UN tries to slow deforestation by boosting African timber industry
United Nations, N.Y.
Will a more efficient timber industry in Africa promote the conservation or the destruction of the continent's rain forests? This question is being asked at the UN Development Program (UNDP) in connection with two projects aimed at enhancing Africa's timber trade and increasing its profitability.Skip to next paragraph
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UNDP will spend $1.7 million to reactivate the tropical timber industry in 13 countries in western and central Africa. And it will spend $3.2 million to promote trade in forest products, develop marketing strategies, and rehabilitate the forestry industry (mostly tree plantations) in eastern and southern Africa.
For an agency that has been warning the world of the impending catastrophe of deforestation, UNDP's promotion of the African timber industry may sound like a contradiction. But, if the industry improves its cost efficiency, its timber will become more competitive on international markets, and the countries involved will not have to cut down more and more forests to make a profit, says Jorge Lissner, one of the projects designers. They will also be encouraged to replant logged areas to provide for future exports.
``There is no profitability in the long term without conservation,'' he says. ``Either governments will replant, or they will be sawing off the branches on which they're sitting.''
Some environmentalists, however, are especially concerned that the West African project may destroy some of Africa's last virgin forests (West and Central Africa hold 18 percent of the world's remaining rain forests.) They are skeptical about both projects, saying that logging and conservation rarely - if ever - go hand in hand.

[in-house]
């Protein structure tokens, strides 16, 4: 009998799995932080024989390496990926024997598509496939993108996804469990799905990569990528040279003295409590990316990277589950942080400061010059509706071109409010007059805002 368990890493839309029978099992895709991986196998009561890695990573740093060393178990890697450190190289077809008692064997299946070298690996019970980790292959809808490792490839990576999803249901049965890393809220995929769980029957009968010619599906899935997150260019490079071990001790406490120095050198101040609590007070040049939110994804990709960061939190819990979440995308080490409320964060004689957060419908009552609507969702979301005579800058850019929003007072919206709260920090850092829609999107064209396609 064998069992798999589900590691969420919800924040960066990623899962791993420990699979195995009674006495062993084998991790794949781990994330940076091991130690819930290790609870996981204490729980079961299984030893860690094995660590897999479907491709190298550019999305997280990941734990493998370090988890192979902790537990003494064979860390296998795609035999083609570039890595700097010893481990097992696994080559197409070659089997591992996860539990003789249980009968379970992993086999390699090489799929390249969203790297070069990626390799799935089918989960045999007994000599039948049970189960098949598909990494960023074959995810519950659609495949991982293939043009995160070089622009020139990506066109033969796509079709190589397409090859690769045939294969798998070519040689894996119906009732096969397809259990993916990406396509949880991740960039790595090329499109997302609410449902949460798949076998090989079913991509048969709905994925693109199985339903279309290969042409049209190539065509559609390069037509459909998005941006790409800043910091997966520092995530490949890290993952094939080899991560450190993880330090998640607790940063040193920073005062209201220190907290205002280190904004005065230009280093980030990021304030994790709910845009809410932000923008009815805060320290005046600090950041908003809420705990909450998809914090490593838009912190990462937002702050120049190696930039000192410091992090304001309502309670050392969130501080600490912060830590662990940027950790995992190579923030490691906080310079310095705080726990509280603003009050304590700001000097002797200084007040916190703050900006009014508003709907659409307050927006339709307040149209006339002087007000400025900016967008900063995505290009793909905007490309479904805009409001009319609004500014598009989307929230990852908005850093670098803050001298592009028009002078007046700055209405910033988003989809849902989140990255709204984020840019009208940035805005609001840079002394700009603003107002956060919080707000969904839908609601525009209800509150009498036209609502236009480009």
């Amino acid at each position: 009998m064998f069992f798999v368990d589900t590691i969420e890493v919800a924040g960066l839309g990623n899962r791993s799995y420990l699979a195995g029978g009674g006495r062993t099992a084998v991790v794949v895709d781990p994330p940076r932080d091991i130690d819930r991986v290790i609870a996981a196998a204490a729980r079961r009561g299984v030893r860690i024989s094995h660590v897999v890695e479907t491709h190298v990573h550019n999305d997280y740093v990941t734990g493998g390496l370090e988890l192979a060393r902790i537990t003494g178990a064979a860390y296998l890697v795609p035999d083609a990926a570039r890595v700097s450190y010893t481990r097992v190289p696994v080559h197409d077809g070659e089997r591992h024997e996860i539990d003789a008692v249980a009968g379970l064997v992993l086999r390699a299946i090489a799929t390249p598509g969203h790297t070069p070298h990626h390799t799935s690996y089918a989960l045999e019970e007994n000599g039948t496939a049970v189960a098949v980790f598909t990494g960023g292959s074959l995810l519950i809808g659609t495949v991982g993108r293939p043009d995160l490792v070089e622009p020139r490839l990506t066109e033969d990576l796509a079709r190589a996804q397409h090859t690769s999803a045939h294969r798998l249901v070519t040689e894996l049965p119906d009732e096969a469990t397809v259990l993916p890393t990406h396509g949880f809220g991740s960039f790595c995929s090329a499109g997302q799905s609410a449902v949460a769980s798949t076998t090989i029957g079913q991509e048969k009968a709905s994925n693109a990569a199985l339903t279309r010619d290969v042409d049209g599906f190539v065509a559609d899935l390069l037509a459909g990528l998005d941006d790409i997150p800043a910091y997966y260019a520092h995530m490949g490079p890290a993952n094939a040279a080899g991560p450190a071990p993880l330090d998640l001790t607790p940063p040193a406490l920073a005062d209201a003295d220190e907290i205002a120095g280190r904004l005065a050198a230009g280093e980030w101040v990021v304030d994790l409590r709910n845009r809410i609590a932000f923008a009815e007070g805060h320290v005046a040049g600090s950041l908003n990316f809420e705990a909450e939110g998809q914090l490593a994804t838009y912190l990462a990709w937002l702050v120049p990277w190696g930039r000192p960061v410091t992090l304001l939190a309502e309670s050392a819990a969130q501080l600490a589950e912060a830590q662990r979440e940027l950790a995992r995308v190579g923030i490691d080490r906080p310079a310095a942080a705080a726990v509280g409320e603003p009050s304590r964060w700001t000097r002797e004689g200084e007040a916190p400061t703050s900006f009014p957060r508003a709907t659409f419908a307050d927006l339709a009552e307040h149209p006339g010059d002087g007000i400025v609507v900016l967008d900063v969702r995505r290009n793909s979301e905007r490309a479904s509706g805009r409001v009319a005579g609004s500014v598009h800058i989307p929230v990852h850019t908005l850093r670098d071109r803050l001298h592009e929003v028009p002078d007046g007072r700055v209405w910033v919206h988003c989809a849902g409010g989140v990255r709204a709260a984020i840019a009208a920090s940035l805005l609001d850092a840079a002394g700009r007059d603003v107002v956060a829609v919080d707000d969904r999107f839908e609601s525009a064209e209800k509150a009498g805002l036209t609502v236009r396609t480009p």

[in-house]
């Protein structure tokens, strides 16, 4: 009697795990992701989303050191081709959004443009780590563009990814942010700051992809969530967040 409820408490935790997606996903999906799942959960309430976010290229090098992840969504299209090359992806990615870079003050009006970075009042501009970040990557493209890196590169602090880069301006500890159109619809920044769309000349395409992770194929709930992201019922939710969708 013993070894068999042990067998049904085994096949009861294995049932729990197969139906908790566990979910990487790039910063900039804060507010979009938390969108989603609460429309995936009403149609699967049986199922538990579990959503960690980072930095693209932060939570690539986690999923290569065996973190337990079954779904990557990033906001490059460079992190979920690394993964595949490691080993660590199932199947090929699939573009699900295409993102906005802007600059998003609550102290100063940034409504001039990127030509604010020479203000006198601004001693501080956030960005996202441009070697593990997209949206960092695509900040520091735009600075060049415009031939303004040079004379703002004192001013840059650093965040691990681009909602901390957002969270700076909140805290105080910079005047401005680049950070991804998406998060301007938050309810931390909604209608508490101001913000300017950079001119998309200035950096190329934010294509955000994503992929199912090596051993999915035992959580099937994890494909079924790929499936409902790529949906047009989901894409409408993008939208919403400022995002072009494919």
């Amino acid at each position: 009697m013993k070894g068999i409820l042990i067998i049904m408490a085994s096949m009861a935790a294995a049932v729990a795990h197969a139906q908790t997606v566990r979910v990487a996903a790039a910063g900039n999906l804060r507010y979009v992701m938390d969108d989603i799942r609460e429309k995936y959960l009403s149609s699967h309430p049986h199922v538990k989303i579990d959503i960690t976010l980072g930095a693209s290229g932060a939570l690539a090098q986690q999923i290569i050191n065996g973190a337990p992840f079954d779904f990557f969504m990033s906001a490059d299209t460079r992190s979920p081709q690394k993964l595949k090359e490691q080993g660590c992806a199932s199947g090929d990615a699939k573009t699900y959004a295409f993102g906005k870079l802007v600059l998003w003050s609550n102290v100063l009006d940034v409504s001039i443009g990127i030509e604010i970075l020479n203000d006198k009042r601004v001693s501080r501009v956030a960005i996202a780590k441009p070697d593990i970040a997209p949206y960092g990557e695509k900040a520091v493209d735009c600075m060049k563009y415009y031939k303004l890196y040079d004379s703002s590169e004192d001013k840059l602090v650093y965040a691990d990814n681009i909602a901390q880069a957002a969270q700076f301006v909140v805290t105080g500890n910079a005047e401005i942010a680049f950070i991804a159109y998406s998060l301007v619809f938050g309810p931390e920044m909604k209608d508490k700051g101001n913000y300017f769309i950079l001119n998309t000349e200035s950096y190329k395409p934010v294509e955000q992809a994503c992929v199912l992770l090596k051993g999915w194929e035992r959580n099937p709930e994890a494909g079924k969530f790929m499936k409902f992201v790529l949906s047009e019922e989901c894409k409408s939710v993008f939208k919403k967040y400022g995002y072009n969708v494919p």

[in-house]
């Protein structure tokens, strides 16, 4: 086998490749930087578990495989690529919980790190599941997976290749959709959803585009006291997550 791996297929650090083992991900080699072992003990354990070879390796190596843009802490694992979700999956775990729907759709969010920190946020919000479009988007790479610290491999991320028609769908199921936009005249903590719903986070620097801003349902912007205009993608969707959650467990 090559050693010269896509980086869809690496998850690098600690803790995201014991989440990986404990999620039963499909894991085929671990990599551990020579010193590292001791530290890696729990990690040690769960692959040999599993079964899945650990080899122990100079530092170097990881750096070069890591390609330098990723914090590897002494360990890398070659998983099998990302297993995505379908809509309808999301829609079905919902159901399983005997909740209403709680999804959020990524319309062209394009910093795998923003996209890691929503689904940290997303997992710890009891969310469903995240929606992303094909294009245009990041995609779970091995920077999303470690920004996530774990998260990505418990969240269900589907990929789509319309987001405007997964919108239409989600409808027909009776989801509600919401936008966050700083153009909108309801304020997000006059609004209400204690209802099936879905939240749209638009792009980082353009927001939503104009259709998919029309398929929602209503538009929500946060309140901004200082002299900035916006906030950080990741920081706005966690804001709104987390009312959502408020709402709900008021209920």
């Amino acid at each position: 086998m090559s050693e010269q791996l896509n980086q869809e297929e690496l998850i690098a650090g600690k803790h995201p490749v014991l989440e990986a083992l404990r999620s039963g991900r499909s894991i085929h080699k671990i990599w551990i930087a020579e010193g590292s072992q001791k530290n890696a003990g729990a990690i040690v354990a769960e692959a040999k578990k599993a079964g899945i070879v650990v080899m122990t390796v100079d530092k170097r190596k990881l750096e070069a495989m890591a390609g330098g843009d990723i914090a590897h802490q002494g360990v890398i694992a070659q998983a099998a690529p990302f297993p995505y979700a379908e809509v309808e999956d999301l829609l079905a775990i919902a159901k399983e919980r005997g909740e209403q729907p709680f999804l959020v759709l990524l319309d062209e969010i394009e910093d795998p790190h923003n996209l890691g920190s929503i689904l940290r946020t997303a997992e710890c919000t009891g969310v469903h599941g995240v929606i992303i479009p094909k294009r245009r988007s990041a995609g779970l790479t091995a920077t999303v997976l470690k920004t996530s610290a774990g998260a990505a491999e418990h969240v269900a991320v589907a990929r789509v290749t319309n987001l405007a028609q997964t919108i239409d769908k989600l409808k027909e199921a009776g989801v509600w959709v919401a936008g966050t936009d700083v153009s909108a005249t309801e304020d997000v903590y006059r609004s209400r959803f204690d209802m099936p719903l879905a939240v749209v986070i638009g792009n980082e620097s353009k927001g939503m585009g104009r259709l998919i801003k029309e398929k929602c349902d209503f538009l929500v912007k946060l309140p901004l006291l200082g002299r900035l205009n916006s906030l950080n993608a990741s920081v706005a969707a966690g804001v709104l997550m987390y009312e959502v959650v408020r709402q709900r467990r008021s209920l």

``There are few, if any, known cases where this has been done sustainably,'' says David Wirth of the Natural Resource Defense Council in Washington. ``These rain forests are very complicated ecological structures. ... Once a forest is gone, it's virtually impossible to reconstruct.''
Some experts fear that, as logging is streamlined, making short-term profits is likely to override long-term conservation.
``That is a risk,'' admits Mr. Lissner. However, he insists that ``we are not accelerating the depletion of the forest. The trees would be cut anyway. The purpose of the project is to increase profitability by proper grading and more efficient collection of timber, and the negotiating of lower ocean freight prices.''
Africa has lost 50 percent of its forests since 1900. UNDP estimates that 55 million Africans in 20 nations are desperately short of wood for fuel, and this could double by the year 2000.
The timber projects are a piece of a large effort by UNDP, the World Resources Institute, and the World Bank to ``devise a global strategy to maintain rain forests,'' says Lissner.
Most forest land in Africa belongs to local governments, which grant concessions to logging companies - usually foreign concerns - to cut timber. The UNDP project aims at strengthening the bargaining power of the 13-nation African Timber Organization (ATO), based in Gabon. As a result, says Lissner, the ATO, which promotes Africa's timber industry, will be able to negotiate more favorable concession contracts that will include tougher requirements for replanting logged areas.